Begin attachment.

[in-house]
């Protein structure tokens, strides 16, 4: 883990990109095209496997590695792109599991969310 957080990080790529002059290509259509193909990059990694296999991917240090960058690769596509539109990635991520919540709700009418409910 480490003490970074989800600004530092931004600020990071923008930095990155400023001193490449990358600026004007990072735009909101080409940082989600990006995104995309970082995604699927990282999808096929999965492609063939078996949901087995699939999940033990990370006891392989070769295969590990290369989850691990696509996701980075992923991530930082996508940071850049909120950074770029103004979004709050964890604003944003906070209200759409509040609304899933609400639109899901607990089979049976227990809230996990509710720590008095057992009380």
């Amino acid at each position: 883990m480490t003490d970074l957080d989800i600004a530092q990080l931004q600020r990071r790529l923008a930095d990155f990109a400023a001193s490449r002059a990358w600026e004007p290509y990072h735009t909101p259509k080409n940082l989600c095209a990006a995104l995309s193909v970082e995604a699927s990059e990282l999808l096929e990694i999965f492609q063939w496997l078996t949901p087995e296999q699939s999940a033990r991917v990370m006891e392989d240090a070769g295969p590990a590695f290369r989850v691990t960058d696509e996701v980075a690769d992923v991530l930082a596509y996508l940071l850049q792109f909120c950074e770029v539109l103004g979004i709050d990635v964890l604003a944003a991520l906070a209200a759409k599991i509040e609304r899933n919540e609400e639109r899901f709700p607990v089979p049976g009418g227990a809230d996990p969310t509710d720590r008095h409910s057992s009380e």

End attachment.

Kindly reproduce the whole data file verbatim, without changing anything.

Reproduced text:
[in-house]
């Protein structure tokens, strides 16, 4: 883990990109095209496997590695792109599991969310 957080990080790529002059290509259509193909990059990694296999991917240090960058690769596509539109990635991520919540709700009418409910 480490003490970074989800600004530092931004600020990071923008930095990155400023001193490449990358600026004007990072735009909101080409940082989600990006995104995309970082995604699927990282999808096929999965492609063939078996949901087995699939999940033990990370006891392989070769295969590990290369989850691990696509996701980075992923991530930082996508940071850049909120950074770029103004979004709050964890604003944003906070209200759409509040609304899933609400639109899901607990089979049976227990809230996990509710720590008095057992009380």
């Amino acid at each position: 883990m480490t003490d970074l957080d989800i600004a530092q990080l931004q600020r990071r790529l923008a930095d990155f990109a400023a001193s490449r002059a990358w600026e004007p290509y990072h735009t909101p259509k080409n940082l989600c095209a990006a995104l995309s193909v970082e995604a699927s990059e990282l999808l096929e990694i999965f492609q063939w496997l078996t949901p087995e296999q699939s999940a033990r991917v990370m006891e392989d240090a070769g295969p590990a590695f290369r989850v691990t960058d696509e996701v980075a690769d992923v991530l930082a596509y996508l940071l850049q792109f909120c950074e770029v539109l103004g979004i709050d990635v964890l604003a944003a991520l906070a209200a759409k599991i509040e609304r899933n919540e609400e639109r899901f709700p607990v089979p049976g009418g227990a809230d996990p969310t509710d720590r008095h409910s057992s009380e």